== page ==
Now, that being said. Concepts are taught to my dog. I teach him to hold his angles on hills, not to square ponds, hold lines against the wind, not to go behind a gun and so much more. All of this is so he can not break down so to speak and lose his mark. It is more about helping him get to the mark even through obstacles. But if he can't look out and mark a bird 400 yards away and perceive the depth of that mark and then go on to remember that mark after picking up a crippled exciting bird then I have nothing to work with in the first place. Marking is the most important thing. Furthermore, some dogs just take good straight lines naturally. Ben can back me up when I say Proof has always taken a really straight line to his marks. Sure he had to be decheated on water but he still naturally had no problem going over points or swimming past points depending on the line of the mark.


And as far as handling. I RARELY handle Proof to a mark. OMG I rarely. I mean maybe once a month if even that. Maybe even less. I will rerun a mark but unless its a very hard far water mark, little booger needs to come back in and watch that bird again. He obviously didn't mark it very well. Handling is just going to make him dependent on me, possibly create a popping issue, and not make his own decisions. It also breaks down his confidence in my opinion. Let him get a correction and try again. Think about it, i'd rather get corrected and come back and nail it, proving that I can do it, then get handled to a mark and going into the truck, not doing anything but telling me that I can't do it on my own.

Right now I'm on my second week of training with Proof since he got back. The first week we didn't train and the second, right before our first derby back, Proof had an injury that prevented us from training. He healed a day before the trial, ugh. We've run a few derbies but we are still getting our groove on again. its more like me being so rusty. Oh well, they are fun to run, I enjoy seeing some friends I've made since I started and Proof loves them. I guess losing is something I have to get used to, he is gonna be losing quite a bit in all age stakes, ha ha!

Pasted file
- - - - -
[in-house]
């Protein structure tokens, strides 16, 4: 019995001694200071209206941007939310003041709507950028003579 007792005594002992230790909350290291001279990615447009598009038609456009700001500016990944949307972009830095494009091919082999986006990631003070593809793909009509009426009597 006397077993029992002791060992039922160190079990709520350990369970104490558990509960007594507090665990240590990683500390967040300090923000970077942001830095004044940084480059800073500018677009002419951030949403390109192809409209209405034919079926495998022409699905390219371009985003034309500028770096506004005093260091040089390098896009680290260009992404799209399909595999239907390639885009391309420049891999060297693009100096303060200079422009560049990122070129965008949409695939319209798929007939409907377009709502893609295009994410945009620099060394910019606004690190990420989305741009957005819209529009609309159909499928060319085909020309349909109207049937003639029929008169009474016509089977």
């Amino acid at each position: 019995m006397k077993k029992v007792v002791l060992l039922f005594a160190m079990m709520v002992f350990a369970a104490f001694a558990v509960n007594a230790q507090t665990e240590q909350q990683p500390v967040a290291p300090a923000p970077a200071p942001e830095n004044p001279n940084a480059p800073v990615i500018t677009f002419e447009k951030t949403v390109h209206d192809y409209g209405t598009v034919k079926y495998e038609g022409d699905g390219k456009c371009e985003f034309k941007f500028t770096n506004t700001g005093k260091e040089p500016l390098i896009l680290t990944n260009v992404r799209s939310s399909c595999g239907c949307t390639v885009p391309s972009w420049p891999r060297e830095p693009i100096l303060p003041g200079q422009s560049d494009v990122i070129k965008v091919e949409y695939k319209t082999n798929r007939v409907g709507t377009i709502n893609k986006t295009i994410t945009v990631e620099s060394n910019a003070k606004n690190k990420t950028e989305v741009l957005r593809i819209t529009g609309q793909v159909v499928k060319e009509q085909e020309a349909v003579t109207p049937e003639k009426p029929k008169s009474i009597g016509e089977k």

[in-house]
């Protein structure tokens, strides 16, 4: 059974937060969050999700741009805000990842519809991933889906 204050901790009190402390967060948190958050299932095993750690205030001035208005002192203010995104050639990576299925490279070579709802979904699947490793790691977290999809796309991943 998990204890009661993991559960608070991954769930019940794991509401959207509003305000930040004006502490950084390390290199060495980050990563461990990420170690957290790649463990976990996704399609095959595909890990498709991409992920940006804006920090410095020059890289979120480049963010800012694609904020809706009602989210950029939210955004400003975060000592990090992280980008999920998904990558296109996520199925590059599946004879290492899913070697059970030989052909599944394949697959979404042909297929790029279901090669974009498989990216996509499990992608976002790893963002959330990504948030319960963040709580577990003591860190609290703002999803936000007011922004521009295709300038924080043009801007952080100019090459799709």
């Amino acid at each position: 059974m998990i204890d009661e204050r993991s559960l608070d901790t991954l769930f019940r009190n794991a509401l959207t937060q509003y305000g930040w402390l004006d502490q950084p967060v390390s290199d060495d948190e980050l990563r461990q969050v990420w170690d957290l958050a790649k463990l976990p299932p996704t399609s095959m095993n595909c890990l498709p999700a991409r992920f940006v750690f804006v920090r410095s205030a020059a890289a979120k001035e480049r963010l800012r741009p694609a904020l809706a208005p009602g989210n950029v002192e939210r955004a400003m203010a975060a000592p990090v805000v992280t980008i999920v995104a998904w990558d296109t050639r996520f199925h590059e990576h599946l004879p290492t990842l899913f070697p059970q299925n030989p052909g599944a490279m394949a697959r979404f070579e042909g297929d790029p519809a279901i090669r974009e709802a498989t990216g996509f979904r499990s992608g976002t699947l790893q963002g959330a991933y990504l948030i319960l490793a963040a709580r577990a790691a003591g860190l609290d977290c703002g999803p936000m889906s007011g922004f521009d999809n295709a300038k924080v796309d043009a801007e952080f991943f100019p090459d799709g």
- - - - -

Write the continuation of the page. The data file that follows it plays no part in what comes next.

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post #3 of 21 (permalink) Old 10-11-2016, 07:03 PM
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I haven't run a real Derby but all I know is that Maisey is a great marker and she has been taught things that helped her be successful at the Specialty Derby. She fought factors that made so many dogs backside the guns.

I ran a handling drill today with Maisey, mostly for control and communication since she goes back and forth between me and the pro. I hadn't done any handling with her in weeks since I wanted her marking to be top notch for the derby. She is very sharp and so fun to run.

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post #4 of 21 (permalink) Old 10-11-2016, 09:28 PM Thread Starter
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MOP, thanks for your thoughts. I do see that dogs that handle seem to do better at derbies than those that don't handle. That's from my own observations at derbies of the dogs I know. So I made the leap that a dog that can handle and learn to run a straight line, will run a derby better. That's where I came up with the idea.